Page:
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Using Containers

A container is any component with the Container class as a base; so all the Swing components are containers. The Container class is the direct base class for the Window class and it provides the ability to contain other components. Since the Container class is an abstract class, you cannot create instances of Container. Instead it is objects of the subclasses such as Window, JFrame, or JDialog that inherit the ability to contain other components.

Important 

Note that a container cannot contain an object of the class Window, or an object of any of the classes derived from Window. An object of any other class that is derived from Component can be contained.

The components within a container are displayed within the area occupied by the container on the display screen. A dialog box, for example, might contain a JList object offering some choices: JCheckbox objects offering other options and JButton objects representing buttons enabling the user to end the dialog or enter the selections – all these components would appear within the boundaries of the dialog box. Of course, for the contained components to be visible the container must itself be displayed, as the container effectively 'owns' its components. The container also controls how its embedded components are laid out by means of a layout manager.

Before we look at what a layout manager is, and how the layout of the components in a container is determined, let's look into the basic methods defined in the Container class, and therefore available to all containers.

You can find out about the components in a container object by using the following methods defined in the Container class:

Method

Description

int getComponentCount()

Returns a count of the number of components contained by the current component.

Component getComponent (int index)

Returns the component identified by the index value. The index value is an array index so it must be between 0 and one less than the number of components contained, otherwise an ArrayIndexOutOfBoundsException will be thrown.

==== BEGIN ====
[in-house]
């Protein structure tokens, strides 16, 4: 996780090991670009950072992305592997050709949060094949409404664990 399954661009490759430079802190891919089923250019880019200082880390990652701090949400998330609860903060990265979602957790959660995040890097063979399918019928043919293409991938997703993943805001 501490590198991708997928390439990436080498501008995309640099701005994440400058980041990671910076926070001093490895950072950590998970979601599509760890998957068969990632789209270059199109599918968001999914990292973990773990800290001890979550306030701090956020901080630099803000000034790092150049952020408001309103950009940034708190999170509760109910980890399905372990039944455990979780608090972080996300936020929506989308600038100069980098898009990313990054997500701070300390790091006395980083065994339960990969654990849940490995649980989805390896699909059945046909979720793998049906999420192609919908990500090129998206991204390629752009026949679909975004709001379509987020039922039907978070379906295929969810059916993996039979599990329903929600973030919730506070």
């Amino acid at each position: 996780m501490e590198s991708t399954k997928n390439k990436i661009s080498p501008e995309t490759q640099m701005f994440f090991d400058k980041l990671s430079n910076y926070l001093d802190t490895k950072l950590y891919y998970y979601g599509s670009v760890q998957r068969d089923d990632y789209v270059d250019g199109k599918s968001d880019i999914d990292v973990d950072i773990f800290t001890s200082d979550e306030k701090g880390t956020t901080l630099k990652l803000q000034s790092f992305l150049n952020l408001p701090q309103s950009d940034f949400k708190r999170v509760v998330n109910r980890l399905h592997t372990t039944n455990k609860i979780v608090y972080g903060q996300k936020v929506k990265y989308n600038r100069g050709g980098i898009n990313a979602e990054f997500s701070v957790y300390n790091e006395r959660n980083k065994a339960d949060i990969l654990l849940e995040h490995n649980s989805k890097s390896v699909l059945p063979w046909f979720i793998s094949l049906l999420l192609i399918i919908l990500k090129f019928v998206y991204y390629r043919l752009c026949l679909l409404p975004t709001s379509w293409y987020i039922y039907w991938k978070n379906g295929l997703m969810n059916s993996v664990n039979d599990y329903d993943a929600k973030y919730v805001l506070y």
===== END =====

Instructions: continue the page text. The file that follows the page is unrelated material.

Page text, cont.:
Component[]getComponents()

Returns an array of all the components in the current container.

If we have a Container object, content, perhaps the content pane of a JFrame window, we could iterate through the components in the Container with the following statements:

Component aComponent = null;                       // Stores a Component
int numComponents = content.getComponentCount();   // Get the count

for(int i = 0; i < numComponents; i++) 
  aComponent = content.getComponent(i);            // Get each component
  // Do something with it...
}

This retrieves the components in content one at a time in the for loop. Alternatively we could retrieve them all at once:

Component[] theComponents = content.getComponents(); // Get all components

for(int i = 0; i < theComponents.length; i++) {
  // Do something with theComponents[i]...
}

Adding Components to a Container

The components stored in a container are recorded in an array within the Container object. The array is increased in size when necessary to accommodate as many components as are present. To add a component to a container you use the method add(). The Container class defines the following four overloaded versions of the add() method:

add() Method

Description

Component add(Component c)

Add the component c to the end of the list of components stored in the container. The return value is c.

Component add(Component c, int index)

Adds the component c to the list of components in the container at the position specified by index. If index is -1, the component is added to the end of the list. If the value of index is not -1 it must be less than the number of components in the container, and greater than or equal to 0. The return value is c.

void add(Component c, Object constraints)

Add the component c to the end of the list of components stored in the container. The position of the component relative to the container is subject to the constraints defined by the second parameter. We will see what constraints are in the next section.

void add(Component c, Object constraints, int index)

Adds the component c to the list of components in the container at the position specified by index, and position subject to constraints. If index is -1, the component is added to the end of the list. If the value of index is not -1 it must be less than the number of components in the container, and greater than or equal to 0.

Note that adding a component does not displace any components already in the container. When you add a component at a given position, other components are moved in the sequence to make room for the new one. However, a component can only be in one container at a time. Adding a component to a container that is already in another container will remove it from the original container.

In order to try adding components to a container we need to understand what the constraints are that appear in some of the add() methods, and look at how the layout of components in a container is controlled.

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